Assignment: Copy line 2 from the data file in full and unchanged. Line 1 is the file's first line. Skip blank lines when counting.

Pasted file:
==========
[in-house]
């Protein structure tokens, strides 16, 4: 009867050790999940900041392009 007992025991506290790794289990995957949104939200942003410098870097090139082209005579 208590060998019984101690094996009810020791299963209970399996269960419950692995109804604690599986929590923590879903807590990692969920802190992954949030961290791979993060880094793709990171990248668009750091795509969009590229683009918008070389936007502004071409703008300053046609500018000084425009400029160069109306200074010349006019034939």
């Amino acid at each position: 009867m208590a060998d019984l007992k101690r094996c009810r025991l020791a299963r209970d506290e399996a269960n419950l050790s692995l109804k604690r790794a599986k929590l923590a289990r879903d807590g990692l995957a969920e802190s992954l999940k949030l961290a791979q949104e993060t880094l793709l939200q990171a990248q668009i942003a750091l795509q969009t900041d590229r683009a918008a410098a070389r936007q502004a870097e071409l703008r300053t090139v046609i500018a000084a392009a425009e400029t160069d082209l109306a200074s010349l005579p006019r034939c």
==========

């Protein structure tokens, strides 16, 4: 009867050790999940900041392009 007992025991506290790794289990995957949104939200942003410098870097090139082209005579 208590060998019984101690094996009810020791299963209970399996269960419950692995109804604690599986929590923590879903807590990692969920802190992954949030961290791979993060880094793709990171990248668009750091795509969009590229683009918008070389936007502004071409703008300053046609500018000084425009400029160069109306200074010349006019034939």